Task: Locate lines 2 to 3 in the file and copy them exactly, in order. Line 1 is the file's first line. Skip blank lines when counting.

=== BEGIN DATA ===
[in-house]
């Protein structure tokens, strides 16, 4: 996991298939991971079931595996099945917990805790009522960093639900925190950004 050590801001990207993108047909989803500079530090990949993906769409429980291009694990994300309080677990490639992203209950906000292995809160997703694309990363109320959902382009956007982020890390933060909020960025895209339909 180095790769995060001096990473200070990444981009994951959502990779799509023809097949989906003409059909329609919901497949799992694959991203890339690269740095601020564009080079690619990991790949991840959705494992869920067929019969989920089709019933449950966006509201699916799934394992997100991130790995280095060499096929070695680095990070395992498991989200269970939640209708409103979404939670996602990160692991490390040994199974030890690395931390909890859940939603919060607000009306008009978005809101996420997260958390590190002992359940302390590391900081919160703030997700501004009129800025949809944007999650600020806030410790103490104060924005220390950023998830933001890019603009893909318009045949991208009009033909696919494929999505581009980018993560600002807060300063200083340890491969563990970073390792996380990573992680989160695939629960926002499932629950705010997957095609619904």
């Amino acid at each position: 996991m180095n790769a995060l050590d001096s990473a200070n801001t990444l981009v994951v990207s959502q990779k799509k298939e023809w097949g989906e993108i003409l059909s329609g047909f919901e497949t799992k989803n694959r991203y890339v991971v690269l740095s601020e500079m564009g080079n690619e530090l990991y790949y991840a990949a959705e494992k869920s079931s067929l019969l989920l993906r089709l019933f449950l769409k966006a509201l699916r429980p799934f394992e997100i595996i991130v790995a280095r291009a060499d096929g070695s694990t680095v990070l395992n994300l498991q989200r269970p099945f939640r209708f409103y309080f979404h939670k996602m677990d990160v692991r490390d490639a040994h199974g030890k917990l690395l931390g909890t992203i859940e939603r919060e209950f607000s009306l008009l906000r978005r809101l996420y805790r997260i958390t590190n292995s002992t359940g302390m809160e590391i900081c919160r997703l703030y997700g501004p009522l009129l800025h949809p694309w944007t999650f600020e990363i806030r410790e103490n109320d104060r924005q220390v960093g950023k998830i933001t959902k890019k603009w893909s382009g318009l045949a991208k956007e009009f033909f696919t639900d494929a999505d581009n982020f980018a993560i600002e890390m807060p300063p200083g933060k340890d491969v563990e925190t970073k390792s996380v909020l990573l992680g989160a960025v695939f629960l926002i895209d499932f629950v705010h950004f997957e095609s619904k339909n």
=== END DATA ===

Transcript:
């Protein structure tokens, strides 16, 4: 996991298939991971079931595996099945917990805790009522960093639900925190950004 050590801001990207993108047909989803500079530090990949993906769409429980291009694990994300309080677990490639992203209950906000292995809160997703694309990363109320959902382009956007982020890390933060909020960025895209339909 180095790769995060001096990473200070990444981009994951959502990779799509023809097949989906003409059909329609919901497949799992694959991203890339690269740095601020564009080079690619990991790949991840959705494992869920067929019969989920089709019933449950966006509201699916799934394992997100991130790995280095060499096929070695680095990070395992498991989200269970939640209708409103979404939670996602990160692991490390040994199974030890690395931390909890859940939603919060607000009306008009978005809101996420997260958390590190002992359940302390590391900081919160703030997700501004009129800025949809944007999650600020806030410790103490104060924005220390950023998830933001890019603009893909318009045949991208009009033909696919494929999505581009980018993560600002807060300063200083340890491969563990970073390792996380990573992680989160695939629960926002499932629950705010997957095609619904």
């Amino acid at each position: 996991m180095n790769a995060l050590d001096s990473a200070n801001t990444l981009v994951v990207s959502q990779k799509k298939e023809w097949g989906e993108i003409l059909s329609g047909f919901e497949t799992k989803n694959r991203y890339v991971v690269l740095s601020e500079m564009g080079n690619e530090l990991y790949y991840a990949a959705e494992k869920s079931s067929l019969l989920l993906r089709l019933f449950l769409k966006a509201l699916r429980p799934f394992e997100i595996i991130v790995a280095r291009a060499d096929g070695s694990t680095v990070l395992n994300l498991q989200r269970p099945f939640r209708f409103y309080f979404h939670k996602m677990d990160v692991r490390d490639a040994h199974g030890k917990l690395l931390g909890t992203i859940e939603r919060e209950f607000s009306l008009l906000r978005r809101l996420y805790r997260i958390t590190n292995s002992t359940g302390m809160e590391i900081c919160r997703l703030y997700g501004p009522l009129l800025h949809p694309w944007t999650f600020e990363i806030r410790e103490n109320d104060r924005q220390v960093g950023k998830i933001t959902k890019k603009w893909s382009g318009l045949a991208k956007e009009f033909f696919t639900d494929a999505d581009n982020f980018a993560i600002e890390m807060p300063p200083g933060k340890d491969v563990e925190t970073k390792s996380v909020l990573l992680g989160a960025v695939f629960l926002i895209d499932f629950v705010h950004f997957e095609s619904k339909n």